Jesus summoned the Twelve and began to send them out two by two and gave them authority over unclean spirits. He instructed them to take nothing for the journey but a walking stick—no food, no sack, no money in their belts. They were, however, to wear sandals but not a second tunic. He said to them, “Wherever you enter a house, stay there until you leave. Whatever place does not welcome you or listen to you, leave there and shake the dust off your feet in testimony against them.” So they went off and preached repentance. The Twelve drove out many demons, and they anointed with oil many who were sick and cured them.
Messengers with authority from God
Pressures mount on us when we begin to involve ourselves in mission. This is not only true of priests and consecrated men and women. Even in our household, when we begin to live out our Christian calling, we feel the pressure on all sides: problems of children, meddling neighbors, or even zealous Christians expecting so much from us.
In the First Reading, the prophet Amos is driven away by the priest Amaziah from the royal sanctuary of Bethel. This is due to his disturbing message: if the prosperous and spoiled people of Samaria continue to oppress the poor, their sanctuary and royal palace will be destroyed, and they will be led to captivity by invaders. Amaziah accuses Amos of being a prophet for hire, and tells him to earn his bread in Judea. Amos replies that he is not a prophet by choice or profession; he is a shepherd and a dresser of sycamores. But the Lord sends him to warn Israel, and he cannot but go back to Judea. For who can resist the call of the Lord? “The lion roars—who will not be afraid! The Lord GOD speaks—who will not prophesy!” (Am 3:8).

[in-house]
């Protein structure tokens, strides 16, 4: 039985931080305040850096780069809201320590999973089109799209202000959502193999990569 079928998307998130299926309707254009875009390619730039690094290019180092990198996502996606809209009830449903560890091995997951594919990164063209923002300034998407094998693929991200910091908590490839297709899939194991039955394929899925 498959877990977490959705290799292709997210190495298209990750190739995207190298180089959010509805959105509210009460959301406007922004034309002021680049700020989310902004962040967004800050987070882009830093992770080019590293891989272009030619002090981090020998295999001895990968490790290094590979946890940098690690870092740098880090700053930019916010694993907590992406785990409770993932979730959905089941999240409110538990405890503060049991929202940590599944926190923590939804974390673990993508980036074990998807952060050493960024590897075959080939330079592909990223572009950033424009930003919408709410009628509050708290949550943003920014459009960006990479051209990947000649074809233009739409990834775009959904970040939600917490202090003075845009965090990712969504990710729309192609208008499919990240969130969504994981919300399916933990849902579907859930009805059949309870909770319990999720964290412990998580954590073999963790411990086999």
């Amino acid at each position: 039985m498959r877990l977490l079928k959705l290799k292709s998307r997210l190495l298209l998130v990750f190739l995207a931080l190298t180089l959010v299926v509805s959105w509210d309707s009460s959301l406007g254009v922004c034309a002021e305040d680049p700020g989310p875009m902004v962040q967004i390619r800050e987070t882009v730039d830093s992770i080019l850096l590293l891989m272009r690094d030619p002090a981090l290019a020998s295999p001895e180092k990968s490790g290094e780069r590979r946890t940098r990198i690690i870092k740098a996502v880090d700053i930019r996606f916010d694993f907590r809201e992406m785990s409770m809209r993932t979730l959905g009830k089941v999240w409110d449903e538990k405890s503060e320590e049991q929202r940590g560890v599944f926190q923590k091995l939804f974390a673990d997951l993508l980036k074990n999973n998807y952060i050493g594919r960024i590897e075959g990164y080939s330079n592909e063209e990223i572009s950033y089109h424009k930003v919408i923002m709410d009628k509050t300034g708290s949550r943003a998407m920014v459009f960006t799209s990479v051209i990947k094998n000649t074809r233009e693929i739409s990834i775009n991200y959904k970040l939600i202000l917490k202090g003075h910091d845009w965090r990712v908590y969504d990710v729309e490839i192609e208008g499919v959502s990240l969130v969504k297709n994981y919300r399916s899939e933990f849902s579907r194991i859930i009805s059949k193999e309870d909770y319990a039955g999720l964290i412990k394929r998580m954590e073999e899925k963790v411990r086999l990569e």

After his own rejection in his native Nazareth, Jesus continues teaching in the villages of Galilee. Then he summons the Twelve (apostles) and sends them out two by two and gives them authority to heal and to expel unclean spirits. He warns them that no matter how sincere and simple they may be, no matter how well intentioned they may be in announcing the Good News, they too will have to deal with rejection. Their preaching will usher peace to the receptive household, but can also be a testimony against those who refuse to welcome and listen to them. As Apostles, they are messengers of God with authority from him, just like the prophet Amos in his own time. To reject them is to reject Jesus, and by extension to reject God himself.